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57

As a straight answer to "why" it's the quantity of mustard oil in any given mustard type. There are many types of mustard, but the two you may find the most confusing visually are English & American. Though both are a fairly bright yellow in colour, that's about as far as the similarity goes. Mustard seeds themselves come in many different 'heats' - ...


16

"English mustard" is also yellow and very very different from typical American yellow mustard as I've encountered it with hot dogs or burgers (French's, for example). A smear of something like Colman's (a typical hot English mustard) has about as much flavour as a spoonful of hot dog yellow mustard. What you describe is typical for when you think you ...


6

Mustard often separates, it doesn't mean it's going bad. It's likely perfectly fine, mustard stays good for years in the refrigerator. Just stir it up before using it to recombine. As for why it doesn't separate unopened, sometimes it does. Often you are buying a product that's been manufactured recently, so it hasn't had time to separate yet.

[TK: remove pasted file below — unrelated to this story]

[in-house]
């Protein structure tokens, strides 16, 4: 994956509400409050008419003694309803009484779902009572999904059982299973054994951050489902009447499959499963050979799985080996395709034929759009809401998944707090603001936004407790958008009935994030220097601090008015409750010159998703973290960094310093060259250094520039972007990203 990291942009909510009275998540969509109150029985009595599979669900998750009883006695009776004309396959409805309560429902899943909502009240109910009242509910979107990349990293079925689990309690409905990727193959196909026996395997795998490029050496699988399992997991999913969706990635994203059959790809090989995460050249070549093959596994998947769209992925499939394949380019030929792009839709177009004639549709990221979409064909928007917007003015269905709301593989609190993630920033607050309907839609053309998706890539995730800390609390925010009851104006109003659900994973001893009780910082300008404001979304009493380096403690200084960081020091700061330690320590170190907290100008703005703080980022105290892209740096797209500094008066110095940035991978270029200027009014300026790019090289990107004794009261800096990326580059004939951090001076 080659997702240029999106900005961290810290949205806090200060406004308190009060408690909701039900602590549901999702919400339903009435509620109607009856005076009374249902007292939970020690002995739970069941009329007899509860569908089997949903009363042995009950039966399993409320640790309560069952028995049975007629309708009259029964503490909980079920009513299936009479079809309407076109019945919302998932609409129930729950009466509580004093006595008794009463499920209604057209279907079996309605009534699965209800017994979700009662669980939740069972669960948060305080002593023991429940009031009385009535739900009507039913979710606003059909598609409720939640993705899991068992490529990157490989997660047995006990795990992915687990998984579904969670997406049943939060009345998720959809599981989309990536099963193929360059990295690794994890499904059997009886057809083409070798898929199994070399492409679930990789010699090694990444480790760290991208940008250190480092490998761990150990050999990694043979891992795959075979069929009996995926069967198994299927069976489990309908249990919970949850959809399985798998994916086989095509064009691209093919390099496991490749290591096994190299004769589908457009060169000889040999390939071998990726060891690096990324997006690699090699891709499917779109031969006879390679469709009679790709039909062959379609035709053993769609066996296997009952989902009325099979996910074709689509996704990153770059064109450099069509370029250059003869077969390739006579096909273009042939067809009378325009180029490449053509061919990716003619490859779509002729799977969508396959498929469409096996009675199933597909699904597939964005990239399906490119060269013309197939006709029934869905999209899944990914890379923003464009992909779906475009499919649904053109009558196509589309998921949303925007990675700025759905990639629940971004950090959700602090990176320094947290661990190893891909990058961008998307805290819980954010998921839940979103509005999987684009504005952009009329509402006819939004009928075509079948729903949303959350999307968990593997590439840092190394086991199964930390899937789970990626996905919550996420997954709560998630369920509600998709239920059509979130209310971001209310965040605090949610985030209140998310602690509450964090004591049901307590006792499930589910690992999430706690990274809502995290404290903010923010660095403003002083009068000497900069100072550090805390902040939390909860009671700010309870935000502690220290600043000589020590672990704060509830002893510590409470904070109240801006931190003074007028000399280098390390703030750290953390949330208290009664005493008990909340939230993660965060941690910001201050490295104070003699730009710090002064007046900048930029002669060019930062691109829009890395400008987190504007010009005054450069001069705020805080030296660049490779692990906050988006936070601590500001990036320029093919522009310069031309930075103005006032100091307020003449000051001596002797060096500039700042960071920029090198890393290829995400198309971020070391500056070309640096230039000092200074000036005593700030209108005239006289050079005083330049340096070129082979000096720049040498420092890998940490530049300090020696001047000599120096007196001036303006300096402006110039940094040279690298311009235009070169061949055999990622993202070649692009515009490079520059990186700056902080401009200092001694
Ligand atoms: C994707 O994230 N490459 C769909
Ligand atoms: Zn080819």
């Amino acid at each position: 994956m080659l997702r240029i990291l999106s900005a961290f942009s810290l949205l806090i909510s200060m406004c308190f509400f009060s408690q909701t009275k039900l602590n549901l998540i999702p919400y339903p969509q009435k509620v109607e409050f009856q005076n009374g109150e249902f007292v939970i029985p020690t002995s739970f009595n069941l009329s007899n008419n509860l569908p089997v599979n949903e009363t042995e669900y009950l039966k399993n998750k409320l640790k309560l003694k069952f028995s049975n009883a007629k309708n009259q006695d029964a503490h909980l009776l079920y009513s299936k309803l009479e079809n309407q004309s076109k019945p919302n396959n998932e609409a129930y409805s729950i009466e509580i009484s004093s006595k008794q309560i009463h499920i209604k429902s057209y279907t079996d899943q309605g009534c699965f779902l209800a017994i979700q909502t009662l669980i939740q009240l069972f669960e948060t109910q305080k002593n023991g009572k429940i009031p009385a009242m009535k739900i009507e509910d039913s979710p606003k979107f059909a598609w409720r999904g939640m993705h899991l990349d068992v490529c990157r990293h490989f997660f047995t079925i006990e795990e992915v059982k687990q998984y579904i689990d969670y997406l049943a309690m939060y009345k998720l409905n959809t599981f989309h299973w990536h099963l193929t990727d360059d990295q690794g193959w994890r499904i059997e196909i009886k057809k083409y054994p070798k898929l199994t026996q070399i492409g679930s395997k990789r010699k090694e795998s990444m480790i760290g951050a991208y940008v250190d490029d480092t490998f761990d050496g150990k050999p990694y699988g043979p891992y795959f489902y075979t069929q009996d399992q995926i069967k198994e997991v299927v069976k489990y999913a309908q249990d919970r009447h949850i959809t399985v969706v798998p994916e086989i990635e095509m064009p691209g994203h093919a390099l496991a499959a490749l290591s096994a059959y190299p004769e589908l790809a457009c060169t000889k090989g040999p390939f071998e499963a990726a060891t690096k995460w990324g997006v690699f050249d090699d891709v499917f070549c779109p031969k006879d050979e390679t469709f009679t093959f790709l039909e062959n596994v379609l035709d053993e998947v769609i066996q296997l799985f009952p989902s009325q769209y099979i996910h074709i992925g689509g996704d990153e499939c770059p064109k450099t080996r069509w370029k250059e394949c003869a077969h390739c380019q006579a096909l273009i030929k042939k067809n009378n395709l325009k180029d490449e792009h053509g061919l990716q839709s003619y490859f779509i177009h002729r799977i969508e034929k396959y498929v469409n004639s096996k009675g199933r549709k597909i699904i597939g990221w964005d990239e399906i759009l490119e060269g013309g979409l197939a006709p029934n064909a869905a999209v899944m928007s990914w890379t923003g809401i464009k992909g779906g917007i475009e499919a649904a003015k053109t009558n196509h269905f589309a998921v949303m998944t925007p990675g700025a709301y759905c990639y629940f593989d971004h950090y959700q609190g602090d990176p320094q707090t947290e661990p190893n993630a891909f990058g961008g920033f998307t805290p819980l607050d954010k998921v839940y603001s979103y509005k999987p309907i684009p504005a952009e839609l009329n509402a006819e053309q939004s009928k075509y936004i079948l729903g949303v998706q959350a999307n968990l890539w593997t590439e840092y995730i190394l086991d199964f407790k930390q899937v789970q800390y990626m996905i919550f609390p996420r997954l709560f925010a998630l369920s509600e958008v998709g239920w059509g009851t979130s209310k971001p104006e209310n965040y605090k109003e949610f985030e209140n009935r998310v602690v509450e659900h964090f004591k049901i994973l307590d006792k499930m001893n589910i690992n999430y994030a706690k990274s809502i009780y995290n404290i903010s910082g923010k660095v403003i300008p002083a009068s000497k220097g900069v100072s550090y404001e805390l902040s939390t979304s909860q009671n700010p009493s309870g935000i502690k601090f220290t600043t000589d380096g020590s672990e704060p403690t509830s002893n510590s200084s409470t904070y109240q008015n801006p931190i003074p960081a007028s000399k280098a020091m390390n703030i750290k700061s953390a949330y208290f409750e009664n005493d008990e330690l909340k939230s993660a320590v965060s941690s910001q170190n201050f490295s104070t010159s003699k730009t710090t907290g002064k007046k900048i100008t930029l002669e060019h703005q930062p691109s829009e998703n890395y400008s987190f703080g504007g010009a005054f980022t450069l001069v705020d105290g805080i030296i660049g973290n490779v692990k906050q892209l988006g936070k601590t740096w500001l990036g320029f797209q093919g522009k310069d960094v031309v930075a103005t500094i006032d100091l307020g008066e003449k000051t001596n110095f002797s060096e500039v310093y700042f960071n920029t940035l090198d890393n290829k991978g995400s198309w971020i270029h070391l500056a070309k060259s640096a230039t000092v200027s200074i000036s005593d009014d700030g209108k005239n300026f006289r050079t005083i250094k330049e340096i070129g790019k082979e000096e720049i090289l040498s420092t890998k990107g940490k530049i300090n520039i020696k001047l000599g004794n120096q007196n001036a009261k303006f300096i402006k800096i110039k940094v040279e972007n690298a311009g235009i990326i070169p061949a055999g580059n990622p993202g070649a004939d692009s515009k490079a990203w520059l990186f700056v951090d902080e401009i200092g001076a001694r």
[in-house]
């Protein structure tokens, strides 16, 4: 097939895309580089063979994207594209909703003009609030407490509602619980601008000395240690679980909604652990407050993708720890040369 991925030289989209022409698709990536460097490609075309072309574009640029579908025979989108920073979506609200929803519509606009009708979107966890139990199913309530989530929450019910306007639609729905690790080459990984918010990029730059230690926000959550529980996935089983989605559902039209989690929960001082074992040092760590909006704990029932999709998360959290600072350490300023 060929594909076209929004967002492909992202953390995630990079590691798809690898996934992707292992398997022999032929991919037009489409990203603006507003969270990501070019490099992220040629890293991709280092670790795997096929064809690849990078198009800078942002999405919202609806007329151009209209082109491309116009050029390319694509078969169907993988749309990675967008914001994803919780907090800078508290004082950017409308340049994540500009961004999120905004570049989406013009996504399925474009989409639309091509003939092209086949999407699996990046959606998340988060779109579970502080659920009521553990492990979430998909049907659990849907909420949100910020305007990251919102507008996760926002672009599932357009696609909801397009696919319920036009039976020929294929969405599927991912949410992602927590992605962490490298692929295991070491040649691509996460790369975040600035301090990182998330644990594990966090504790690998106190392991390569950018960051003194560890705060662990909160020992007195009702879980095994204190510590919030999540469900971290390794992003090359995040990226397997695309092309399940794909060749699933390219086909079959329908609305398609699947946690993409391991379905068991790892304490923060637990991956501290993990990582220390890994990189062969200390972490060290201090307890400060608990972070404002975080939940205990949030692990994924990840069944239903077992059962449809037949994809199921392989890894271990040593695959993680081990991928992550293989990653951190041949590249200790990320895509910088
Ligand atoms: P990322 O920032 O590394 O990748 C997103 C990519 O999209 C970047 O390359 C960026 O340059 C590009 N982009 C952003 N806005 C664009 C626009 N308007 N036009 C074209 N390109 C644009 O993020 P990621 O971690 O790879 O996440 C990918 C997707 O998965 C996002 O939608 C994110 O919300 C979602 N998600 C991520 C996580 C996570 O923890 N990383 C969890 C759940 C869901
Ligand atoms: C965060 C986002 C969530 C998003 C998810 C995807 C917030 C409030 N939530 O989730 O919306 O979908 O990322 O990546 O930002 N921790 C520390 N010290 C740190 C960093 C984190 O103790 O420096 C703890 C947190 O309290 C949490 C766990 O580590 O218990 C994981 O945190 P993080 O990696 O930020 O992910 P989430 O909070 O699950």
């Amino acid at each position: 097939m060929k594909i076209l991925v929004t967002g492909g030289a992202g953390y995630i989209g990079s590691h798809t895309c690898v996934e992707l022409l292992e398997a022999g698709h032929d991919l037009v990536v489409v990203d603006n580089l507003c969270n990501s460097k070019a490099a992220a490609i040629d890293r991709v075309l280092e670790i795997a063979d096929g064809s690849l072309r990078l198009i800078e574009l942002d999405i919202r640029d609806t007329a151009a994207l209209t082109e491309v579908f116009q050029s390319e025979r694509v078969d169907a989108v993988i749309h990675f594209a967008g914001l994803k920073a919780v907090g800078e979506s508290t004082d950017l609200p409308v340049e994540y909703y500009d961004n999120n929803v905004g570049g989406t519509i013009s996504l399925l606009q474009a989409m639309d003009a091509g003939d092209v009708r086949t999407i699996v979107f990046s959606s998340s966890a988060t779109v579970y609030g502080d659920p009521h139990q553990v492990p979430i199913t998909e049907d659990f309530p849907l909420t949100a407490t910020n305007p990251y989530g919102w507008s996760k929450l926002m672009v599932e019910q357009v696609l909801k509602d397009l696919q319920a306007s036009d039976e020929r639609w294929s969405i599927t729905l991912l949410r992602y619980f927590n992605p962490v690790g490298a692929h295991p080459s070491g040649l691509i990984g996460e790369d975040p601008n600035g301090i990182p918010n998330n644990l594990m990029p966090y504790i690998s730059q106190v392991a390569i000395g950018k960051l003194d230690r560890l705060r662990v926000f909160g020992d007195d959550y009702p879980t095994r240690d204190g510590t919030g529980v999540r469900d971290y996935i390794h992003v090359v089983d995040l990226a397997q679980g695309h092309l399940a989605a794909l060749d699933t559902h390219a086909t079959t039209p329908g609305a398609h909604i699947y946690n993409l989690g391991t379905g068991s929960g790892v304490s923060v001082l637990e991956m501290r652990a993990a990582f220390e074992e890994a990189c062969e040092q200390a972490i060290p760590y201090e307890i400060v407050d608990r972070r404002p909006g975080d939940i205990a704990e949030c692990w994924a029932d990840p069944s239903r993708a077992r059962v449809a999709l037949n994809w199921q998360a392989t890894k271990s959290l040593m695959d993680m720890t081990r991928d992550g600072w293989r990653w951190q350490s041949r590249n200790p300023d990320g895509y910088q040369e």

5

The mustard is used as a flavouring - either you like whatever flavour the alternative mustard yields, or you don't - and as an added emulsifier. The emulsifier effect can be achieved with pretty much any mustard, be it english, french, or in powder form (mind flavor interaction with vinegar in that case...). The mayonnaise might even work without any ...


5

If want to sell mustard, make mustard, not a stretched fake mustard. You would be cheating your customers and depending on your location the authorities might be after you, too. The "sharpness" of a mustard is balanced by the ratios of different mustard seeds, white/yellow, brown or black and the temperatures used during preperation. Typically, vinager is ...


5

Mustard seeds and other spices are there for flavor only; it's perfectly safe to leave them out. But don't mess with amounts of salt or vinegar given in your recipe--those are important for preventing bacterial growth. If your recipe also contains bay leaf or grape leaf, those too can be omitted, but you pickles won't be as crisp. Likewise if you omit the ...


4

Food quality isn't binary; it doesn't go from perfectly good to perfectly bad in an instant. Even if it did, the time it would take depends on the storage temperature. And for non-liquid foods, it's possible that only a part went bad (how well does it mix?). So, you don't get a precise date, but a rough interval at which time the decay starts to set in. As ...